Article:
I hope this finds you well and working toward your own self-improvement. Remember, it’s never too late to start making healthy changes, mentally and physically. I support you, and hope that our show has been inspiring you as much as it’s been inspiring me.

In Episode 5, you watched our wonderful contestants begin to take their nutrition and exercise routines to the next level and you saw our experts give them tips for keeping snacking sabotage physiologically at bay.   Now, I’d like to talk to you about the psychological components of these things…because, of course, what’s going on inside your head is just as important to monitor and change as the rest of your body.

How To Find the Courage to Try Something New

Finding the courage to try something new for most adults-including me, is hard. But  it’s also necessary.  Keeping things fresh and taking calculated risks are good for your brain. In addition, adventures are what you remember, they keep you present, they are scary, exhilarating and are 100% stimulating.

Then there is finding courage but finding courage is not the absence of fear. Everyone has fear. In fact, it’s brave to admit what you’re scared of something. What courage is, is the ability to try something despite the fear. So, can you be scared and brave? Absolutely, that’s what real heroes are, scared and brave at the same time!

Now, I’m not telling you to do anything unsafe.  But I am encouraging you to try something different with your physical activity regardless of your age or fitness level.  I am also recommending, whenever possible, that you take your activity outdoors. Connecting with nature and breathing fresh air which is key to your well being.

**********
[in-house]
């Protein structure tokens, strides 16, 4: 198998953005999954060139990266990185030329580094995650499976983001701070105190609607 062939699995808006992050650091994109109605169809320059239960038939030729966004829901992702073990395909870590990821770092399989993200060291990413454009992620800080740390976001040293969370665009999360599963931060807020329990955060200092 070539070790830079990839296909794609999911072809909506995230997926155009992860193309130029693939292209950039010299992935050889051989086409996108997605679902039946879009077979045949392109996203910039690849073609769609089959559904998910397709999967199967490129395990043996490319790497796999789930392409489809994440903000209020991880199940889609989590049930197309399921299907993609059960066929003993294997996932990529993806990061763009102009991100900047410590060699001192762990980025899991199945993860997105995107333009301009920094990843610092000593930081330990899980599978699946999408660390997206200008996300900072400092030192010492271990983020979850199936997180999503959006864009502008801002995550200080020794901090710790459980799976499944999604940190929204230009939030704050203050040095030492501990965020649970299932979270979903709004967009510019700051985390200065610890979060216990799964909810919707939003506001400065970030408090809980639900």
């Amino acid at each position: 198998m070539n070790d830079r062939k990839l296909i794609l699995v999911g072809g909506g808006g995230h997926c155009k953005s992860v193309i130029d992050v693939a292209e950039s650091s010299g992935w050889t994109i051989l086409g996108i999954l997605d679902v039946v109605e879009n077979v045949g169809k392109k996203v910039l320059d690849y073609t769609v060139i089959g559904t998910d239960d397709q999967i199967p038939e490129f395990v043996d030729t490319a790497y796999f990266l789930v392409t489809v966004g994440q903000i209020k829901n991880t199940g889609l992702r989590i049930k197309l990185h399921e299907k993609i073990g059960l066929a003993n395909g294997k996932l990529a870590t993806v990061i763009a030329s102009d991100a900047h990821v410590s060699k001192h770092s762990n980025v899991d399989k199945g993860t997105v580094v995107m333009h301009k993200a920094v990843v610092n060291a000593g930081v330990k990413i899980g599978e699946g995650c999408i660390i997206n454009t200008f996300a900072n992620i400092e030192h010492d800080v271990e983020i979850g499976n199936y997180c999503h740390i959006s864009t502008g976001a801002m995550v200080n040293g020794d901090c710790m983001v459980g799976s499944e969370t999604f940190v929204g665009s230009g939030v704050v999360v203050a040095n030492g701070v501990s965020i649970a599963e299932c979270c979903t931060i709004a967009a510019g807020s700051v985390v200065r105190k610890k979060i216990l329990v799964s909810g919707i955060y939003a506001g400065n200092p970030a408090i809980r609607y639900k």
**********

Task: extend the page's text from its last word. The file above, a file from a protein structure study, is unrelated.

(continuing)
So, what’s going through your head right now? Is it, “Great idea, Dr. Jessica. I’m on it!”  Or, is it, “No.” Are you thinking, “I’m not athletic,” “It’s cold out,” “I can’t do that stuff,” “I’ll embarrass myself,” “I’ll be the worst one,” “I’m too old,” “I don’t have time,” “I’ve been hurt,” or, “I have allergies.”

I get it, I’ve been there. I’m still like that, too, sometimes.  I also know that these are excuses that all have solutions. You’re putting yourself down and you’re blaming yourself. You’re creating your own demons. Dr. Daniel Amen calls them ANTS or “Automotive Negative Thoughts” and Dr. Brene Brown calls them “Gremlins.” Whatever their nicknames, they are bad things we create to hurt our own progress.

There’s always SOMETHING you can do. And that begins with replacing your negative thoughts with positive ones. Try substituting phrases like, “Here’s what I CAN do,” “I will be so proud of myself when I’m done,” “I’m worth it,” “Life’s about taking risks,” “Maybe I’ll surprise myself,” “I remember a time I did something that scared me…and LOVED it,” and “The only one I need to impress is me.”

You may want to choose your own music and go into your head for a brain vacation while you move.  You may want to surround yourself with like-minded, supportive people. Whatever works for you, do it. And understand that when you are driven by fear, you’re never full of life. You deserve to be full of life.

Speaking of excuses, how often do you use them and sabotage a successful weight-loss effort? All the time, right? So, when you feel yourself weakening and you are so tempted to reach for that bad-for-you sugary, salty, deep-fried, yummy treat, replace these usual phrases…”It’s just one” “I’ve been so good” “I’ll start again fresh tomorrow,” “I deserve this,” “I’m stressed and need this” with one of these, “I’ve gotten through worse,” “This is nothing,” “I’ve worked too hard to blow this now,” “This feeling will pass,” “I’m stronger than this cookie,” and “I’m going to feel so great tomorrow that I resisted this.”

You will thank yourself in the long run. You’ll be healthier, more confident, have more energy, and will be so much happier.

You deserve it! Until next time, stay strong and step out of that comfort zone!

Dr. Jessica Leon